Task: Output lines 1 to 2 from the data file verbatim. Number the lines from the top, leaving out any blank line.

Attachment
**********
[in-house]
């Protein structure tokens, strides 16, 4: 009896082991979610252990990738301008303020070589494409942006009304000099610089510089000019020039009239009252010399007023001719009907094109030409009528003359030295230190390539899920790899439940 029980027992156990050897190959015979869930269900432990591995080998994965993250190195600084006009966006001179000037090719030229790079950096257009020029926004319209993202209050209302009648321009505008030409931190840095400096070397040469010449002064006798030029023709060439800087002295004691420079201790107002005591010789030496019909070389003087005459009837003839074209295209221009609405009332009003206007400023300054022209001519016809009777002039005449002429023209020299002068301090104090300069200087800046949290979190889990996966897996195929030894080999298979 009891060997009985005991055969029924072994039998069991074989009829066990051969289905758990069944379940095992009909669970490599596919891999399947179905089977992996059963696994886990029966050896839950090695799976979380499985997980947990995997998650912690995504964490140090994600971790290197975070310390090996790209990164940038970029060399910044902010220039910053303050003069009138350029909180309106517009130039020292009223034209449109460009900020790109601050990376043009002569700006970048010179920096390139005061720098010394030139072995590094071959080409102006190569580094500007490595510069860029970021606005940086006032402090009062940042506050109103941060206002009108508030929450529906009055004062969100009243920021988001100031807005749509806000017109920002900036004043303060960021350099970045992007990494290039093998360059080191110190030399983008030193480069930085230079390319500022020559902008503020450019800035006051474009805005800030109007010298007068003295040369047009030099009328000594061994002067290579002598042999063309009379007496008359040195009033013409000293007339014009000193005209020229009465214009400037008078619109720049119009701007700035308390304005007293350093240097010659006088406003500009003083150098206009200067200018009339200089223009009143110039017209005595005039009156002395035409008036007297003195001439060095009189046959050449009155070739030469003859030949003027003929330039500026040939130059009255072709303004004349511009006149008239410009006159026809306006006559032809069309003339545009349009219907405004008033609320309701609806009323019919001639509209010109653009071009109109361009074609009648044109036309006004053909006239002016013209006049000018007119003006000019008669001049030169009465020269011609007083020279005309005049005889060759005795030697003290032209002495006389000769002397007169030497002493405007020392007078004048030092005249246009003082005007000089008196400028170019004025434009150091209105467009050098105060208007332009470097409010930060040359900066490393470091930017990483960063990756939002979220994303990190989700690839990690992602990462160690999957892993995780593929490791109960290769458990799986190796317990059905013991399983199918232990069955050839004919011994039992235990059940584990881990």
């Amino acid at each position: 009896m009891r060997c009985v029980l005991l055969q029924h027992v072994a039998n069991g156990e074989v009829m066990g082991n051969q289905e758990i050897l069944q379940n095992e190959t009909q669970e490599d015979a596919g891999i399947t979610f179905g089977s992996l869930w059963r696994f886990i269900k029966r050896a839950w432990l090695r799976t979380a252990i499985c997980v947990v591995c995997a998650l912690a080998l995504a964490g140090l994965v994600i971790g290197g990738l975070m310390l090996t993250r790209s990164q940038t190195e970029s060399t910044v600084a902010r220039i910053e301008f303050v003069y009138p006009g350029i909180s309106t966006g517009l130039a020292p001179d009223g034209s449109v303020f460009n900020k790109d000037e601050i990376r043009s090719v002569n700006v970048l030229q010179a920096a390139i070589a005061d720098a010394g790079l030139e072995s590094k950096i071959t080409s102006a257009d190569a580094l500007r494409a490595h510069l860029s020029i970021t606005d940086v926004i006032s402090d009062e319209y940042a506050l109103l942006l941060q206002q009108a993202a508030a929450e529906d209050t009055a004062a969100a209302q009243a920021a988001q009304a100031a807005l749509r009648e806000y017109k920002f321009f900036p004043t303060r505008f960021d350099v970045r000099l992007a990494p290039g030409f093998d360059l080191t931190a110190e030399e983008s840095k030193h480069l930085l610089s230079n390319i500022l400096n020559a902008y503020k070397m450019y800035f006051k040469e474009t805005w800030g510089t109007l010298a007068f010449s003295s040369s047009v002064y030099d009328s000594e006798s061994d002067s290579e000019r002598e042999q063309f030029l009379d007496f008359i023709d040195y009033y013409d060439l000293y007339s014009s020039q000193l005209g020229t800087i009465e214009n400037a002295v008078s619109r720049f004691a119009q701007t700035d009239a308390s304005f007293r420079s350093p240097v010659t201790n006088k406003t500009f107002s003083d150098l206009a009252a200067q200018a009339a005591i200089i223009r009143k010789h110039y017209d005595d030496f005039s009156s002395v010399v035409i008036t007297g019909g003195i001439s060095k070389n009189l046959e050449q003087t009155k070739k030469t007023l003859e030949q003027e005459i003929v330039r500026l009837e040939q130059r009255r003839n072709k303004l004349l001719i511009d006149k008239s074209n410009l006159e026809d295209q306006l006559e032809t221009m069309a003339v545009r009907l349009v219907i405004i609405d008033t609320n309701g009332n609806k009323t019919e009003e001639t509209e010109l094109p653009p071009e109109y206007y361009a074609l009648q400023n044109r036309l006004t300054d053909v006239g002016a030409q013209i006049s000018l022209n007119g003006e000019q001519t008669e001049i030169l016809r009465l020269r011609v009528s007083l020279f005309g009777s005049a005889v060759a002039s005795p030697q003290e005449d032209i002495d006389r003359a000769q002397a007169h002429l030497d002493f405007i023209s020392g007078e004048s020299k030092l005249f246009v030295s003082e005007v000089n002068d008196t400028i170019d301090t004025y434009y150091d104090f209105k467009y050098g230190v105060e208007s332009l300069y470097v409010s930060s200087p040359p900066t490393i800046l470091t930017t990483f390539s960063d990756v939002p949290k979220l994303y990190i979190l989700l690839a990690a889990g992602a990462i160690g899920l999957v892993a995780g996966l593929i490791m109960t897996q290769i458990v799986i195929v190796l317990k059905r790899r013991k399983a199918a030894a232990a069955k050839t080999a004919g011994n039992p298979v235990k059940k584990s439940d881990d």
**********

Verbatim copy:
[in-house]
């Protein structure tokens, strides 16, 4: 009896082991979610252990990738301008303020070589494409942006009304000099610089510089000019020039009239009252010399007023001719009907094109030409009528003359030295230190390539899920790899439940 029980027992156990050897190959015979869930269900432990591995080998994965993250190195600084006009966006001179000037090719030229790079950096257009020029926004319209993202209050209302009648321009505008030409931190840095400096070397040469010449002064006798030029023709060439800087002295004691420079201790107002005591010789030496019909070389003087005459009837003839074209295209221009609405009332009003206007400023300054022209001519016809009777002039005449002429023209020299002068301090104090300069200087800046949290979190889990996966897996195929030894080999298979 009891060997009985005991055969029924072994039998069991074989009829066990051969289905758990069944379940095992009909669970490599596919891999399947179905089977992996059963696994886990029966050896839950090695799976979380499985997980947990995997998650912690995504964490140090994600971790290197975070310390090996790209990164940038970029060399910044902010220039910053303050003069009138350029909180309106517009130039020292009223034209449109460009900020790109601050990376043009002569700006970048010179920096390139005061720098010394030139072995590094071959080409102006190569580094500007490595510069860029970021606005940086006032402090009062940042506050109103941060206002009108508030929450529906009055004062969100009243920021988001100031807005749509806000017109920002900036004043303060960021350099970045992007990494290039093998360059080191110190030399983008030193480069930085230079390319500022020559902008503020450019800035006051474009805005800030109007010298007068003295040369047009030099009328000594061994002067290579002598042999063309009379007496008359040195009033013409000293007339014009000193005209020229009465214009400037008078619109720049119009701007700035308390304005007293350093240097010659006088406003500009003083150098206009200067200018009339200089223009009143110039017209005595005039009156002395035409008036007297003195001439060095009189046959050449009155070739030469003859030949003027003929330039500026040939130059009255072709303004004349511009006149008239410009006159026809306006006559032809069309003339545009349009219907405004008033609320309701609806009323019919001639509209010109653009071009109109361009074609009648044109036309006004053909006239002016013209006049000018007119003006000019008669001049030169009465020269011609007083020279005309005049005889060759005795030697003290032209002495006389000769002397007169030497002493405007020392007078004048030092005249246009003082005007000089008196400028170019004025434009150091209105467009050098105060208007332009470097409010930060040359900066490393470091930017990483960063990756939002979220994303990190989700690839990690992602990462160690999957892993995780593929490791109960290769458990799986190796317990059905013991399983199918232990069955050839004919011994039992235990059940584990881990």